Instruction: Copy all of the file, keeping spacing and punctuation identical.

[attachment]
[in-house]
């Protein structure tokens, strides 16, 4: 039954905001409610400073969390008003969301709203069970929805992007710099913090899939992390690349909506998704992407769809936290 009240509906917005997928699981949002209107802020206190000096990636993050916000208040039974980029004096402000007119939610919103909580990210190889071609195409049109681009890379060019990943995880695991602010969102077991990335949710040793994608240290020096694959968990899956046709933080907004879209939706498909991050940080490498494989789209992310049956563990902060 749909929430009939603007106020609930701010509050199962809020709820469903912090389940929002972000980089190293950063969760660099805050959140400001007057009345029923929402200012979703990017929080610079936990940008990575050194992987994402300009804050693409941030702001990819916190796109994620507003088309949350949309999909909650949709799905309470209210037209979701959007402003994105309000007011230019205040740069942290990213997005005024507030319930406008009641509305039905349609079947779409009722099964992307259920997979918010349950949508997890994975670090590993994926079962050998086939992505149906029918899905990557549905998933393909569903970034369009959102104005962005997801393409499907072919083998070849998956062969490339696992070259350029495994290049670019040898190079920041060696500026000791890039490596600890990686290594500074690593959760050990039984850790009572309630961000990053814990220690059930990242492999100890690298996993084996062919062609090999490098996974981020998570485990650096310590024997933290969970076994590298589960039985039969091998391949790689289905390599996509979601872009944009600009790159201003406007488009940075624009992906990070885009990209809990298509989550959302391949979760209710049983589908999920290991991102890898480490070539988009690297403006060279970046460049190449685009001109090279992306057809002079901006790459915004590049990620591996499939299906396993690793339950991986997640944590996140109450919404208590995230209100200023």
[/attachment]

[in-house]
């Protein structure tokens, strides 16, 4: 039954905001409610400073969390008003969301709203069970929805992007710099913090899939992390690349909506998704992407769809936290 009240509906917005997928699981949002209107802020206190000096990636993050916000208040039974980029004096402000007119939610919103909580990210190889071609195409049109681009890379060019990943995880695991602010969102077991990335949710040793994608240290020096694959968990899956046709933080907004879209939706498909991050940080490498494989789209992310049956563990902060 749909929430009939603007106020609930701010509050199962809020709820469903912090389940929002972000980089190293950063969760660099805050959140400001007057009345029923929402200012979703990017929080610079936990940008990575050194992987994402300009804050693409941030702001990819916190796109994620507003088309949350949309999909909650949709799905309470209210037209979701959007402003994105309000007011230019205040740069942290990213997005005024507030319930406008009641509305039905349609079947779409009722099964992307259920997979918010349950949508997890994975670090590993994926079962050998086939992505149906029918899905990557549905998933393909569903970034369009959102104005962005997801393409499907072919083998070849998956062969490339696992070259350029495994290049670019040898190079920041060696500026000791890039490596600890990686290594500074690593959760050990039984850790009572309630961000990053814990220690059930990242492999100890690298996993084996062919062609090999490098996974981020998570485990650096310590024997933290969970076994590298589960039985039969091998391949790689289905390599996509979601872009944009600009790159201003406007488009940075624009992906990070885009990209809990298509989550959302391949979760209710049983589908999920290991991102890898480490070539988009690297403006060279970046460049190449685009001109090279992306057809002079901006790459915004590049990620591996499939299906396993690793339950991986997640944590996140109450919404208590995230209100200023």